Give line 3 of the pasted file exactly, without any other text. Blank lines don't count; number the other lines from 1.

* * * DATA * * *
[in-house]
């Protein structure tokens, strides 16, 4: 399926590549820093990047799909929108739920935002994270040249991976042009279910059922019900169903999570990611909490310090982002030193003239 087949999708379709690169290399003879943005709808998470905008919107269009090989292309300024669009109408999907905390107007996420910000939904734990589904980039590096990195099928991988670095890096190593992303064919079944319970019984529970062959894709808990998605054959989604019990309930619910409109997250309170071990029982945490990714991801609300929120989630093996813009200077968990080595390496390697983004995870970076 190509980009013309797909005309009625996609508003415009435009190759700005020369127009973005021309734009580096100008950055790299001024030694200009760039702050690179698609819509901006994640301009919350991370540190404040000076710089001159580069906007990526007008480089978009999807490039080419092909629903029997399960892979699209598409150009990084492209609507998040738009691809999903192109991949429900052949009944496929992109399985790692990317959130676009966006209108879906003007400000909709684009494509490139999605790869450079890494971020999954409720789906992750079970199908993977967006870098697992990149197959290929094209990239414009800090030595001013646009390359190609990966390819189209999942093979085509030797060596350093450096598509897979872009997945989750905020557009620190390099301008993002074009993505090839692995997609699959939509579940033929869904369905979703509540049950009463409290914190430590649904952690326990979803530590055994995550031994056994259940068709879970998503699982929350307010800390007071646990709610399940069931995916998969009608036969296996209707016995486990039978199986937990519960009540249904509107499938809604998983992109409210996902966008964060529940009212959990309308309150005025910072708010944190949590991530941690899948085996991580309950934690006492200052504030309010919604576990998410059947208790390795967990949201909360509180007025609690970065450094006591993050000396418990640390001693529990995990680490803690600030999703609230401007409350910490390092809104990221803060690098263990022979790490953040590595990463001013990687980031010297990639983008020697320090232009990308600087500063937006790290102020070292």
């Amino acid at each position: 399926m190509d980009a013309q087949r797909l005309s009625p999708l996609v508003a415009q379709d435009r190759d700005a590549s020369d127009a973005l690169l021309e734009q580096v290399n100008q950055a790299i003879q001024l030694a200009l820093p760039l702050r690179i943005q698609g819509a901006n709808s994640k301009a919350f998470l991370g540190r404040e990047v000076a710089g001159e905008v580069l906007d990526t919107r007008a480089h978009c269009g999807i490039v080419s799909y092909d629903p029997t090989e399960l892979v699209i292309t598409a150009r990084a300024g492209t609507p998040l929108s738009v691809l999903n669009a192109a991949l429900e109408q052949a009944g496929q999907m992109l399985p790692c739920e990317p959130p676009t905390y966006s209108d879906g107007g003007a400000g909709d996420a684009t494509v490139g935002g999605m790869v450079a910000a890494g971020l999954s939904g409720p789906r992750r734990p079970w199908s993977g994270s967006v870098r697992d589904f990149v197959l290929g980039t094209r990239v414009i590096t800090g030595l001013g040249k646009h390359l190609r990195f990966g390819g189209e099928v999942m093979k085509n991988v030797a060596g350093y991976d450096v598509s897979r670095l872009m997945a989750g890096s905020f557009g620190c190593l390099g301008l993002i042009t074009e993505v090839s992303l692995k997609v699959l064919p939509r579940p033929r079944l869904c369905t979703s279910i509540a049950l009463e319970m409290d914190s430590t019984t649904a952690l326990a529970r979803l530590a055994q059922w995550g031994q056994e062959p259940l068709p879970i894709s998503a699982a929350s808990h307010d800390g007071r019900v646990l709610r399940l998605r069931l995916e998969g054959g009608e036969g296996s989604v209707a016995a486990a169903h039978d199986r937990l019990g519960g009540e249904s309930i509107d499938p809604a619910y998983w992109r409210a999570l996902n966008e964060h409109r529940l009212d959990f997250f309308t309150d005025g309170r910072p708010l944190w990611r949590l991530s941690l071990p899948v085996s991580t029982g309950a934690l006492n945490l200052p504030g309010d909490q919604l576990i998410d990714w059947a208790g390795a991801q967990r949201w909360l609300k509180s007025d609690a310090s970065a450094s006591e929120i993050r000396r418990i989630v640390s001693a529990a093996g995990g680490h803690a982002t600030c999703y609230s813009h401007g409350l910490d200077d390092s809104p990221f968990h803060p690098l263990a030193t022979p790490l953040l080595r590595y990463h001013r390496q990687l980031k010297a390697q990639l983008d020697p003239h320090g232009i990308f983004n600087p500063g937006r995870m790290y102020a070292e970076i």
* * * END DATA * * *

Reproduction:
């Amino acid at each position: 399926m190509d980009a013309q087949r797909l005309s009625p999708l996609v508003a415009q379709d435009r190759d700005a590549s020369d127009a973005l690169l021309e734009q580096v290399n100008q950055a790299i003879q001024l030694a200009l820093p760039l702050r690179i943005q698609g819509a901006n709808s994640k301009a919350f998470l991370g540190r404040e990047v000076a710089g001159e905008v580069l906007d990526t919107r007008a480089h978009c269009g999807i490039v080419s799909y092909d629903p029997t090989e399960l892979v699209i292309t598409a150009r990084a300024g492209t609507p998040l929108s738009v691809l999903n669009a192109a991949l429900e109408q052949a009944g496929q999907m992109l399985p790692c739920e990317p959130p676009t905390y966006s209108d879906g107007g003007a400000g909709d996420a684009t494509v490139g935002g999605m790869v450079a910000a890494g971020l999954s939904g409720p789906r992750r734990p079970w199908s993977g994270s967006v870098r697992d589904f990149v197959l290929g980039t094209r990239v414009i590096t800090g030595l001013g040249k646009h390359l190609r990195f990966g390819g189209e099928v999942m093979k085509n991988v030797a060596g350093y991976d450096v598509s897979r670095l872009m997945a989750g890096s905020f557009g620190c190593l390099g301008l993002i042009t074009e993505v090839s992303l692995k997609v699959l064919p939509r579940p033929r079944l869904c369905t979703s279910i509540a049950l009463e319970m409290d914190s430590t019984t649904a952690l326990a529970r979803l530590a055994q059922w995550g031994q056994e062959p259940l068709p879970i894709s998503a699982a929350s808990h307010d800390g007071r019900v646990l709610r399940l998605r069931l995916e998969g054959g009608e036969g296996s989604v209707a016995a486990a169903h039978d199986r937990l019990g519960g009540e249904s309930i509107d499938p809604a619910y998983w992109r409210a999570l996902n966008e964060h409109r529940l009212d959990f997250f309308t309150d005025g309170r910072p708010l944190w990611r949590l991530s941690l071990p899948v085996s991580t029982g309950a934690l006492n945490l200052p504030g309010d909490q919604l576990i998410d990714w059947a208790g390795a991801q967990r949201w909360l609300k509180s007025d609690a310090s970065a450094s006591e929120i993050r000396r418990i989630v640390s001693a529990a093996g995990g680490h803690a982002t600030c999703y609230s813009h401007g409350l910490d200077d390092s809104p990221f968990h803060p690098l263990a030193t022979p790490l953040l080595r590595y990463h001013r390496q990687l980031k010297a390697q990639l983008d020697p003239h320090g232009i990308f983004n600087p500063g937006r995870m790290y102020a070292e970076i």